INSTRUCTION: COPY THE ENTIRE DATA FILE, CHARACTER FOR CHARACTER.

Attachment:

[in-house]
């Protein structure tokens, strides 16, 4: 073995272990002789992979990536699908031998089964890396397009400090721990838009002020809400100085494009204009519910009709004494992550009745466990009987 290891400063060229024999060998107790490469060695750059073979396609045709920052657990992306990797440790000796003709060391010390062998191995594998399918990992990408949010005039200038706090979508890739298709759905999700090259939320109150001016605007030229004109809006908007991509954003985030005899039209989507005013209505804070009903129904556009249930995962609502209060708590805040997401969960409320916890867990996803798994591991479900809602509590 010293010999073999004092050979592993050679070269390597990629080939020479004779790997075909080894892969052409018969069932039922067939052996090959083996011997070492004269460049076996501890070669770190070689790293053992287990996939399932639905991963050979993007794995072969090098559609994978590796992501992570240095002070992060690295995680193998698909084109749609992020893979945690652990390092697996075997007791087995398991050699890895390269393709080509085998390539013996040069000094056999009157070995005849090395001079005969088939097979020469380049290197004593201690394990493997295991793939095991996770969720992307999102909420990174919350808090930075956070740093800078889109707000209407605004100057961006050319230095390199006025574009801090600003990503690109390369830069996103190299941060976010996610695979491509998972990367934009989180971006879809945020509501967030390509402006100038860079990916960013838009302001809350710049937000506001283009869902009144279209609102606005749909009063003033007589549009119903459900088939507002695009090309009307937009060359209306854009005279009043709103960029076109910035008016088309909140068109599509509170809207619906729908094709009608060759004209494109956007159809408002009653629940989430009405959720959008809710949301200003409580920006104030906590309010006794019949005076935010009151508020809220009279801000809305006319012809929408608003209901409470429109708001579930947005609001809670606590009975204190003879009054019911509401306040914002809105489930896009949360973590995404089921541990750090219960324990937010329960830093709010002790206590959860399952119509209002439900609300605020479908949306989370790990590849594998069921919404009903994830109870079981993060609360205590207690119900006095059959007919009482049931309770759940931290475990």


[in-house]
């Protein structure tokens, strides 16, 4: 073995272990002789992979990536699908031998089964890396397009400090721990838009002020809400100085494009204009519910009709004494992550009745466990009987 290891400063060229024999060998107790490469060695750059073979396609045709920052657990992306990797440790000796003709060391010390062998191995594998399918990992990408949010005039200038706090979508890739298709759905999700090259939320109150001016605007030229004109809006908007991509954003985030005899039209989507005013209505804070009903129904556009249930995962609502209060708590805040997401969960409320916890867990996803798994591991479900809602509590 010293010999073999004092050979592993050679070269390597990629080939020479004779790997075909080894892969052409018969069932039922067939052996090959083996011997070492004269460049076996501890070669770190070689790293053992287990996939399932639905991963050979993007794995072969090098559609994978590796992501992570240095002070992060690295995680193998698909084109749609992020893979945690652990390092697996075997007791087995398991050699890895390269393709080509085998390539013996040069000094056999009157070995005849090395001079005969088939097979020469380049290197004593201690394990493997295991793939095991996770969720992307999102909420990174919350808090930075956070740093800078889109707000209407605004100057961006050319230095390199006025574009801090600003990503690109390369830069996103190299941060976010996610695979491509998972990367934009989180971006879809945020509501967030390509402006100038860079990916960013838009302001809350710049937000506001283009869902009144279209609102606005749909009063003033007589549009119903459900088939507002695009090309009307937009060359209306854009005279009043709103960029076109910035008016088309909140068109599509509170809207619906729908094709009608060759004209494109956007159809408002009653629940989430009405959720959008809710949301200003409580920006104030906590309010006794019949005076935010009151508020809220009279801000809305006319012809929408608003209901409470429109708001579930947005609001809670606590009975204190003879009054019911509401306040914002809105489930896009949360973590995404089921541990750090219960324990937010329960830093709010002790206590959860399952119509209002439900609300605020479908949306989370790990590849594998069921919404009903994830109870079981993060609360205590207690119900006095059959007919009482049931309770759940931290475990």